The first outdoor toy I ever played on was a trampoline. It was a cheap facsimile of the theme park versions that I had hopped up and down on as a small child. Barely two metres in width on both sides, it gave out after a month of heavy usage. The springs simply could not take my youthful exertion. So my father upgraded to an adult-sized trampoline with a safety enclosure for good measure. This outdoor toy was hardy and could take the weight of myself and my brother’s incessant jumping sprees. We would not have to upgrade it for a very long time afterwards.
My taste for outdoor toys grew as I did. After another summer disappeared into memory, a swinging bench was installed under the much-maligned fig tree which stank up the garden with its rotting fruit. I could scarcely believe the amount of fun I had, swinging like a hyperactive monkey under the thick branch of this evil tree. The fun quickly ended when I discovered that the base of my swing had become a colony for button-spiders. Instead of telling my father and letting him eradicate the problem for me, I decided to never use it again. I believe that this option was the best.
When swings and trampolines could no longer contain my boundless energy, my parents erected what was possibly the greatest outdoor toy of them all, namely an above-ground swimming pool. The sheer elation that teemed from my tiny body could barely restrain my enthusiasm for this project. It was quickly assembled and filled with water. It came with a simple filter and one rickety set of stairs, but I will be dammed if it wasn’t the most fun (pre-Nintendo) that I had ever had in my life. It rapidly become dirty and stained with grass, beetles loved to dive-bomb into the waters and swim into my hair and the pool-stairs became a danger to all and sundry, yet it remained a firm favourite for many years.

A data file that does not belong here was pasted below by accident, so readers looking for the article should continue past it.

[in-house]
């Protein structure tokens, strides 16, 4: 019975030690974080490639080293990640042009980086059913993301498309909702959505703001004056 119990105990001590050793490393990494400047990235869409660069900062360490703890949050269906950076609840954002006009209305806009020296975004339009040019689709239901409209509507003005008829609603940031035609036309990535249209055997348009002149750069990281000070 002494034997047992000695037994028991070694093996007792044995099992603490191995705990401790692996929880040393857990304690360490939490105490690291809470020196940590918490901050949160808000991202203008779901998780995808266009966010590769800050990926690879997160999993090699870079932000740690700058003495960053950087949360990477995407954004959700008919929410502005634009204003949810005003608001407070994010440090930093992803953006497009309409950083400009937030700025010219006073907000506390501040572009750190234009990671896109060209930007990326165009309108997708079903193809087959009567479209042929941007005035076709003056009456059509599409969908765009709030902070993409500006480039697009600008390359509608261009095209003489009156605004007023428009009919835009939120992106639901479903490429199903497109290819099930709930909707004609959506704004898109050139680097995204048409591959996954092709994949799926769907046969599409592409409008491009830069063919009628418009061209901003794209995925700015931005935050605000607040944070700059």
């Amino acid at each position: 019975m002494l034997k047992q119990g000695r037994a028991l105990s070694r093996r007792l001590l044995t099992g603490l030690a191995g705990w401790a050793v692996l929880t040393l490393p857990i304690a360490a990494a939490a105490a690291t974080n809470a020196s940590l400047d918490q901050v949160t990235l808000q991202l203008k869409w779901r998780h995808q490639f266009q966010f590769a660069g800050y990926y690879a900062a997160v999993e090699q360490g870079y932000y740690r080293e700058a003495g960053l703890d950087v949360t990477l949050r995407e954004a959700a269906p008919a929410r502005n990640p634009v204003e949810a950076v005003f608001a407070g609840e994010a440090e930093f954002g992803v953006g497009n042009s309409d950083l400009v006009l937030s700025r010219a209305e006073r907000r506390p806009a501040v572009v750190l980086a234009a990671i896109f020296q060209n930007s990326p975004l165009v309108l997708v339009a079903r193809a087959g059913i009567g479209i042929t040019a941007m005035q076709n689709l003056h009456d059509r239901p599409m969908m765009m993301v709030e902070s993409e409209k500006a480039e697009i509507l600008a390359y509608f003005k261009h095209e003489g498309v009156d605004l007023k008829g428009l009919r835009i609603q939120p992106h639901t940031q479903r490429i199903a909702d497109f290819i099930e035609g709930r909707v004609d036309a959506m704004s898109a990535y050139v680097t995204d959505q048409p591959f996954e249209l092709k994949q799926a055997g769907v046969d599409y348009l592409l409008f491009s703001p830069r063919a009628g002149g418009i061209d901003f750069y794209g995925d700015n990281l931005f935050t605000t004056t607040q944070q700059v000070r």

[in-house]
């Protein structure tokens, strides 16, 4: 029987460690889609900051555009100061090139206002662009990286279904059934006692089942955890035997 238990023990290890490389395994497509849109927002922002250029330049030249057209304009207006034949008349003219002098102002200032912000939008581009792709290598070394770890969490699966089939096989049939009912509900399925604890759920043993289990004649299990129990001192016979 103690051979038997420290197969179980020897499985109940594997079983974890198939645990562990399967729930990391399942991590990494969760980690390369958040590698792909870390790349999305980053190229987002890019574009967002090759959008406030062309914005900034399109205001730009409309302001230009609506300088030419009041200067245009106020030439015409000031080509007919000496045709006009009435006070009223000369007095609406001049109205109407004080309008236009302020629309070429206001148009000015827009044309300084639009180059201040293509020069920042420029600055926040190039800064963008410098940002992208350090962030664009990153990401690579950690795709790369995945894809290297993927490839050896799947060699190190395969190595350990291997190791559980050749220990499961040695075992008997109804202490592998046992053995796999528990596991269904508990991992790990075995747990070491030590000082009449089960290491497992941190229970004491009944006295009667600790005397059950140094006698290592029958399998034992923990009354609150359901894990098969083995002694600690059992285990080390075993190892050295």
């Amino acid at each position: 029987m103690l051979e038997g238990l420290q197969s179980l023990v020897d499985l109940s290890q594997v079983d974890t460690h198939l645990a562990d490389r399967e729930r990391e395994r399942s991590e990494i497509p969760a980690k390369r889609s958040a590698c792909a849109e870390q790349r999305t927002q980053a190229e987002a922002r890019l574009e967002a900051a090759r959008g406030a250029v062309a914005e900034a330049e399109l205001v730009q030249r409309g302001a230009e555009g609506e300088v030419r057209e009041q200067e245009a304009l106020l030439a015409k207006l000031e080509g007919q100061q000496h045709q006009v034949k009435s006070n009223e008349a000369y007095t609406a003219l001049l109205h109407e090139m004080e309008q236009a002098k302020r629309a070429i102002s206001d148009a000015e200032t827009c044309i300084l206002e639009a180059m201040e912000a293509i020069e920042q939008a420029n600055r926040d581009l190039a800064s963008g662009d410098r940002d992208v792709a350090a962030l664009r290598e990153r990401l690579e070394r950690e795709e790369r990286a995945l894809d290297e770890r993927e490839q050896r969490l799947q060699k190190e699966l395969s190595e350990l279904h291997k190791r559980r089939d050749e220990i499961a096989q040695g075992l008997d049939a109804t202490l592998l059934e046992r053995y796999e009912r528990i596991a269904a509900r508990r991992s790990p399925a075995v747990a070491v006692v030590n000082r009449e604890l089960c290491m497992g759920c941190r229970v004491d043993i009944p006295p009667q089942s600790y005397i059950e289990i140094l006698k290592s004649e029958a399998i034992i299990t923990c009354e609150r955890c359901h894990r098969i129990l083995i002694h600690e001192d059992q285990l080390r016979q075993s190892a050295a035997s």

As I matured, my tastes in outdoor toys became slightly more advanced and wanting. The countless action movies that I had watched on repeat had inspired my cousin, my brother and myself to purchase BB guns. The upgraded versions of course, aptly named ‘Gats’. These were heavy, steel instruments of prepubescent destruction and felt dangerous in our fingers. The irony was of course that the pellets could do as much harm as shooting a pea out of straw. An eye could be damaged of course, but it was impossible (much to my dismay) to shatter bottles or break wooden beams. The Gats quickly became too underpowered to keep our waning interests, so we simply discarded them in the neighbourhood drainage systems.
My final outdoor toy came in the form of a mountain bike. It was an economy model, with tight brakes and a propensity for slipping on rainy surfaces. That particular craze lasted all of three months, roundabout the time I received my first Nintendo console. The world of gaming drew me out of the child-like succour that outdoor toys had gifted me. One day, my child can revel in their own dream world, filled with whichever outdoor toys they wish to own; and I will happily stand by their side as they enjoy it.